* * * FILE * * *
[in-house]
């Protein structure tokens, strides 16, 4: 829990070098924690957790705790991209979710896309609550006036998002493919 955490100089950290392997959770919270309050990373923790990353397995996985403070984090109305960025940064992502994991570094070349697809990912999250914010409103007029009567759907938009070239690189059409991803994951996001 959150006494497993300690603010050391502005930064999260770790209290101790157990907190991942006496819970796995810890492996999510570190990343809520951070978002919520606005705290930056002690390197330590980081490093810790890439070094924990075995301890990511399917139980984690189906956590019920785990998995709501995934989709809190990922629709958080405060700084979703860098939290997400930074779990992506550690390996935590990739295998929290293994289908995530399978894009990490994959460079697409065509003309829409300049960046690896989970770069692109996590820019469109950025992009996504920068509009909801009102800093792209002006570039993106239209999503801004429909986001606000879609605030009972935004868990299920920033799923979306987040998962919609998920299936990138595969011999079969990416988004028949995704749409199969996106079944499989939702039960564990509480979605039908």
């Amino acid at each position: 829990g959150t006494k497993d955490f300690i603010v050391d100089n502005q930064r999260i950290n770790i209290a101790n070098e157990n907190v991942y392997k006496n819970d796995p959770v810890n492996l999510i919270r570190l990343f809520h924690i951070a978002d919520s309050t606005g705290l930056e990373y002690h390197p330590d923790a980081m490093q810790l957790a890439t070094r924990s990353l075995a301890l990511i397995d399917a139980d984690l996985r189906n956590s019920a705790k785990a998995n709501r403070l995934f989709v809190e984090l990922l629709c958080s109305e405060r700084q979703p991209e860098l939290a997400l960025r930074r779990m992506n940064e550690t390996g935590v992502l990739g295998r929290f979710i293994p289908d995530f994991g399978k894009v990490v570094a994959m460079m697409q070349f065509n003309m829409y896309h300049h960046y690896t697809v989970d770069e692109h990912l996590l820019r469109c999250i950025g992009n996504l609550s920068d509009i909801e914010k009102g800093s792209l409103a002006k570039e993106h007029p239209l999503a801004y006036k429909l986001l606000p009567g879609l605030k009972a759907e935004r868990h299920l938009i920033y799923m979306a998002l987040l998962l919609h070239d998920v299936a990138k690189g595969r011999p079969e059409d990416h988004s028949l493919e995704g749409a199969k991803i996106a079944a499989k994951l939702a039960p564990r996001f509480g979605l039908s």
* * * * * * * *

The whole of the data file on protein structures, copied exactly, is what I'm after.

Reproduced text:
[in-house]
């Protein structure tokens, strides 16, 4: 829990070098924690957790705790991209979710896309609550006036998002493919 955490100089950290392997959770919270309050990373923790990353397995996985403070984090109305960025940064992502994991570094070349697809990912999250914010409103007029009567759907938009070239690189059409991803994951996001 959150006494497993300690603010050391502005930064999260770790209290101790157990907190991942006496819970796995810890492996999510570190990343809520951070978002919520606005705290930056002690390197330590980081490093810790890439070094924990075995301890990511399917139980984690189906956590019920785990998995709501995934989709809190990922629709958080405060700084979703860098939290997400930074779990992506550690390996935590990739295998929290293994289908995530399978894009990490994959460079697409065509003309829409300049960046690896989970770069692109996590820019469109950025992009996504920068509009909801009102800093792209002006570039993106239209999503801004429909986001606000879609605030009972935004868990299920920033799923979306987040998962919609998920299936990138595969011999079969990416988004028949995704749409199969996106079944499989939702039960564990509480979605039908």
């Amino acid at each position: 829990g959150t006494k497993d955490f300690i603010v050391d100089n502005q930064r999260i950290n770790i209290a101790n070098e157990n907190v991942y392997k006496n819970d796995p959770v810890n492996l999510i919270r570190l990343f809520h924690i951070a978002d919520s309050t606005g705290l930056e990373y002690h390197p330590d923790a980081m490093q810790l957790a890439t070094r924990s990353l075995a301890l990511i397995d399917a139980d984690l996985r189906n956590s019920a705790k785990a998995n709501r403070l995934f989709v809190e984090l990922l629709c958080s109305e405060r700084q979703p991209e860098l939290a997400l960025r930074r779990m992506n940064e550690t390996g935590v992502l990739g295998r929290f979710i293994p289908d995530f994991g399978k894009v990490v570094a994959m460079m697409q070349f065509n003309m829409y896309h300049h960046y690896t697809v989970d770069e692109h990912l996590l820019r469109c999250i950025g992009n996504l609550s920068d509009i909801e914010k009102g800093s792209l409103a002006k570039e993106h007029p239209l999503a801004y006036k429909l986001l606000p009567g879609l605030k009972a759907e935004r868990h299920l938009i920033y799923m979306a998002l987040l998962l919609h070239d998920v299936a990138k690189g595969r011999p079969e059409d990416h988004s028949l493919e995704g749409a199969k991803i996106a079944a499989k994951l939702a039960p564990r996001f509480g979605l039908s």